When world leaders gather in New York on Wednesday for the UN General Assembly they will face a host of problems to tackle in five days.

Top of the agenda for 140 heads of state and government will be how to deal with the Islamic State in Iraq and the Levant, which has captured large swathes of Iraq and Syria, murdered thousands in those countries and forced hundreds of thousands to flee their homes.

They must also work to shore up the delicate cease-fire in eastern Ukraine and do what they can to put a permanent peace plan in place to end a five-month conflict that has seen more than 3,000 killed.

On top of these man-made catastrophes, the spread of the Ebola virus in West Africa will also dominate deliberations as the death toll in the region heads towards 3,000.

The perennial problem of climate change and trying to persuade member states to cut their greenhouse gas emissions will also feature high on the list of prominent problems.

On Wednesday, U.S. President Barack Obama’s speech is expected include details of a resolution on banning overseas fighters intending to join ISIL.

Crucial for the U.S. is whether any other countries can be persuaded to join the coalition against ISIL, chief among them Turkey, which had refused to sign up while its hostages were being held by the jihadists. The 46 consular staff and their families have since been rescued.

Turkish President Recep Tayyip Erdogan is expected to take the podium as well on Wednesday and hold a number of head-to-head meetings with other heads of state.

As well as how to defeat ISIL, politicians and diplomats will focus on the humanitarian situation in Iraq and Syria, which is a particular concern for neighboring countries like Turkey, which has taken in around 1.5 million Syrian refugees, with more than 130,000 arriving over the weekend.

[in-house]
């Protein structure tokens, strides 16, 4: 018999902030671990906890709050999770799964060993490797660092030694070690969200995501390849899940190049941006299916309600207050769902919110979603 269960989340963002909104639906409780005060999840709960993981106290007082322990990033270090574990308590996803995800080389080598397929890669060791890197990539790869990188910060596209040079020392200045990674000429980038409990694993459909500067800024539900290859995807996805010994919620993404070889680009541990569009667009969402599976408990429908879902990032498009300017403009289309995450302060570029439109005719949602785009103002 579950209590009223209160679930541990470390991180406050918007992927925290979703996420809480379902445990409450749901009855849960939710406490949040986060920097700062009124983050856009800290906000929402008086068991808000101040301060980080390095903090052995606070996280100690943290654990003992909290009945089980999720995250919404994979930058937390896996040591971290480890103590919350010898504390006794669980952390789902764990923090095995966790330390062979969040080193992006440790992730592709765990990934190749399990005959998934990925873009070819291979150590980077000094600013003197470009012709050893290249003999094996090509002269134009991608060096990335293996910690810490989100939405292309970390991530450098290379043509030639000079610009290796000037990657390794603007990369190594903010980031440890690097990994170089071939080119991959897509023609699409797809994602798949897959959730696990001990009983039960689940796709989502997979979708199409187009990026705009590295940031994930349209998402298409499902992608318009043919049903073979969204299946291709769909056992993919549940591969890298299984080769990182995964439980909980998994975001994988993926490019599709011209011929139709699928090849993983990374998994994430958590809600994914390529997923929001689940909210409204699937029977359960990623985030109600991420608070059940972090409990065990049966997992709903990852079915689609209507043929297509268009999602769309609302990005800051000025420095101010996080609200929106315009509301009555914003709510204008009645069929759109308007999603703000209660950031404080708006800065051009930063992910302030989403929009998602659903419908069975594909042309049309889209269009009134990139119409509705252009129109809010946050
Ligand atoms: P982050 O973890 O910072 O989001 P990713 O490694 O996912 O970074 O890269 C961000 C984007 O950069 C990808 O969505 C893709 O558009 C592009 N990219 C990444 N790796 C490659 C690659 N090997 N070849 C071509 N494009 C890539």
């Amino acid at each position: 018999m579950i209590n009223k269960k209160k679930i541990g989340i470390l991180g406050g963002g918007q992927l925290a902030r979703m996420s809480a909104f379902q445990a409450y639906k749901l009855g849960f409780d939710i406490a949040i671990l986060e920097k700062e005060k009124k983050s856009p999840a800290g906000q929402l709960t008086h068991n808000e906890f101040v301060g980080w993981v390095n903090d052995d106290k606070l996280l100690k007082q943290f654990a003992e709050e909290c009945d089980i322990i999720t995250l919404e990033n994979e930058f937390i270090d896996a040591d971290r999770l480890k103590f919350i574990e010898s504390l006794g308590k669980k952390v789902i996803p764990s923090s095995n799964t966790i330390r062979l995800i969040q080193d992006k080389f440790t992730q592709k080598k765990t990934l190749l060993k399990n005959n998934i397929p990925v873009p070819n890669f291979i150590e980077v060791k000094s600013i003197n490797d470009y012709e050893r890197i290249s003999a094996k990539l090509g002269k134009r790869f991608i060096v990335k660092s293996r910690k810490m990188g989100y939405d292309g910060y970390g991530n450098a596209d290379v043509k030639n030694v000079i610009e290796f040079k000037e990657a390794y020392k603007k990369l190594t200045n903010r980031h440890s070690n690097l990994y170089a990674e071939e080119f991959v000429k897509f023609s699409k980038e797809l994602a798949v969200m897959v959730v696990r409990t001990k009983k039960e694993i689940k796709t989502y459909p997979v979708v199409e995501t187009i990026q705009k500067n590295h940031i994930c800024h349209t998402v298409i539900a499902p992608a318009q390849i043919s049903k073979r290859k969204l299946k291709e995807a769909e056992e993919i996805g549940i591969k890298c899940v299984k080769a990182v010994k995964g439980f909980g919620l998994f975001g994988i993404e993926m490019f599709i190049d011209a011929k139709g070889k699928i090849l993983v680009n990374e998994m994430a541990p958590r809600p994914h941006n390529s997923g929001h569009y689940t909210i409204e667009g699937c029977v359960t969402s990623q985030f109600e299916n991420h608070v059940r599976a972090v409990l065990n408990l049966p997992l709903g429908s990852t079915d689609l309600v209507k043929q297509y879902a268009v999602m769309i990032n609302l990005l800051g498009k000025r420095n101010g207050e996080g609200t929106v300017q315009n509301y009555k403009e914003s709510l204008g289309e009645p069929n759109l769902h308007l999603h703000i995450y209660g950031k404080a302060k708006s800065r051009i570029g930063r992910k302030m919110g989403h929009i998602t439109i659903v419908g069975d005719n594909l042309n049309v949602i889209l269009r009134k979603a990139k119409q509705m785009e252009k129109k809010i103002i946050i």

A climate change summit was heralded on the weekend by a 300,000 People's Climate March through New York and the national leaders are expected to announce their environmental commitments on Tuesday.

Ban has said there is no Plan B for action on climate change as there is no Planet B.

Last Friday the Security Council issued a statement that described the Ebola outbreak as "a threat to international peace and security" and called on member states to respond urgently to the crisis and stop closing their borders with affected countries.

Nearly $1 billion is needed to tackle the virus, according to the World Health Organization.

The ongoing crisis in Ukraine, where clashes between pro-Russian separatists and the Ukrainian army is claiming lives despite a cease-fire agreed between Kiev and Moscow earlier this month.

Turkish Foreign Minister Mevlut Cavusoglu will also be at the UN and will be lobbying to secure Turkey's UN Security Council membership for 2015-2016. Turkey is competing with Spain and New Zealand to have a chair on the council.